AUSTRALIAN OPEN 2016 R32 – Fu-tastic at the front

Chen Hung Ling positioned in the forecourt as his match was winding up was a good sign for his team while Fu Haifeng doing the same two courts away was […]

Chen Hung Ling positioned in the forecourt as his match was winding up was a good sign for his team while Fu Haifeng doing the same two courts away was no less effective but quite surprising.

By Aaron Wong, Badzine Correspondent live in Sydney.  Photos: Badmintonphoto (live)

Men’s doubles second seeds Fu Haifeng / Zhang Nan shut out their Japanese opponents Takeshi Kamura / Keigo Sonoda 21-17, 21-8, in the last match of Day 2. The first game, containing rallies with a mixture of high and flat shots, was a close affair but ultimately went to the steadier Chinese.

Regrouping, Kamura/Sonoda stubbornly insisted on employing flat drives before and after the mid-game interval which paid no dividends from the outset. Rather, a chasm in the scores grew wider from 2-5 down, then 3-11, and still persisting at 5-15 with this bizarre plan you sensed the inevitable would happen soon but didn’t understand why because they were the ones instigating the play.

What was equally deliberate after the second game interval was Fu Haifeng, long famed as dangerous when in charge from the rear of a doubles formation, planted himself at the front to move in and cut off the flat exchanges with a variety of heftier flat replies and fine taps down from the net.

What was impressive was that Fu didn’t simply end the rallies because he happened to be in the right place at the right time to execute the put-away shot. Instead, he dared to repeatedly step into the line of fire to fashion out downward angles on the flat exchanges.

Has it in him

Even though it’s sporadic, there’s a constant feeling that the underrated Taiwan veteran Chen Hung Ling, a former top 10 player in both doubles disciplines, has more strong results inside of him.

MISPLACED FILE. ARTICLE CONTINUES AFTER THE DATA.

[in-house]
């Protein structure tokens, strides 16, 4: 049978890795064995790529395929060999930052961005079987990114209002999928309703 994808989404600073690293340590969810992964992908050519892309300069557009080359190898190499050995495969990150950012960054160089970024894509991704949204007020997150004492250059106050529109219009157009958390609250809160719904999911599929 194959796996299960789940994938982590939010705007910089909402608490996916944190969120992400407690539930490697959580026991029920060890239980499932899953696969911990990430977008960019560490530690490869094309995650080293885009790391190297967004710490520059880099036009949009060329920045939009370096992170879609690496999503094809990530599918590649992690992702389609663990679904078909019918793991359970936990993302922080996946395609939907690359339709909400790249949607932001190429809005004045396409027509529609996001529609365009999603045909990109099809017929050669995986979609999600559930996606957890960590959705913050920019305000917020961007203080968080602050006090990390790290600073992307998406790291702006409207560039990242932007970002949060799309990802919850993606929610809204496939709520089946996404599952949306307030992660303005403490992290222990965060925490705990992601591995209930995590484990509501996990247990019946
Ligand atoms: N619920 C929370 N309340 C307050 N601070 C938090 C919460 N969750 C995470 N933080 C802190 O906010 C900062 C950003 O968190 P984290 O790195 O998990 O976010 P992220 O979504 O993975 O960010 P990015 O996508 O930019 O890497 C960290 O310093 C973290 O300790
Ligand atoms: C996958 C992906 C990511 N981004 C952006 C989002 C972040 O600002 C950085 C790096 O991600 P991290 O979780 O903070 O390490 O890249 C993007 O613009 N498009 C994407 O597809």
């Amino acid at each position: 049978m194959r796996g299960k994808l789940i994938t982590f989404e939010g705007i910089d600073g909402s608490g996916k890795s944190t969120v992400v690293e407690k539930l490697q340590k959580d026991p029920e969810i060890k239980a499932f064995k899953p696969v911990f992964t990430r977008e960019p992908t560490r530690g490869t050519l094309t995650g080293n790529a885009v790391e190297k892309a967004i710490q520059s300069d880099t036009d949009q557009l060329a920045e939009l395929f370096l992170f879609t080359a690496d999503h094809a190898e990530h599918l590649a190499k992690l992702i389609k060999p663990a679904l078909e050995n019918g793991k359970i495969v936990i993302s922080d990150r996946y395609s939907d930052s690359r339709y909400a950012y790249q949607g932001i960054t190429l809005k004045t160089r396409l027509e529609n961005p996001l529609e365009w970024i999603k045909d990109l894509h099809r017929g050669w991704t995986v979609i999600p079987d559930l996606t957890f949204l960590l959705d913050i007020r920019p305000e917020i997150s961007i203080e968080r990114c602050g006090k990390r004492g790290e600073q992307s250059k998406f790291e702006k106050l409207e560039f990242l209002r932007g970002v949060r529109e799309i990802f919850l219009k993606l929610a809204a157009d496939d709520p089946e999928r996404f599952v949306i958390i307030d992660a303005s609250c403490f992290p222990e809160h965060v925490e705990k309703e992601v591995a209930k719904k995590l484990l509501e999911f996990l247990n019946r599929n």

Today, partnering Wang Chi-Lin, he pulled off an opening round upset over China’s third seeded Chai Biao / Hong Wei, 21-16, 8-21, 21-17. The clincher to closing off the match was Chen as the server heading down the home stretch. His short deliveries remained calm as were the final few flat exchanges. On the other hand, Hong tensed up thus losing two points quickly by hitting into the tape of the net as well as a flat push flying slightly long of the rear boundary.

The last stroke was Chen’s gentle and unreachable cross-court net shot, against the return of his own serve, which used less than one third of the tape as an opportunity to be seized. His superior mixed doubles vision, skills, and temperament as applied to men’s doubles ultimately wrapped things up through going for an exquisite winner rather than waiting for the match to be handed to him.

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Aaron Wong

About Aaron Wong

Aaron Wong only ever coveted badminton's coolest shot - a reverse backhand clear. He is renowned for two other things: 1) Writing tournament previews that adjust the focus between the panorama of the sport's progress, down to the microscopic level of explaining the striking characteristics of players; 2) Dozing off during men's doubles at the London Olympic Games. Contact him at: aaron @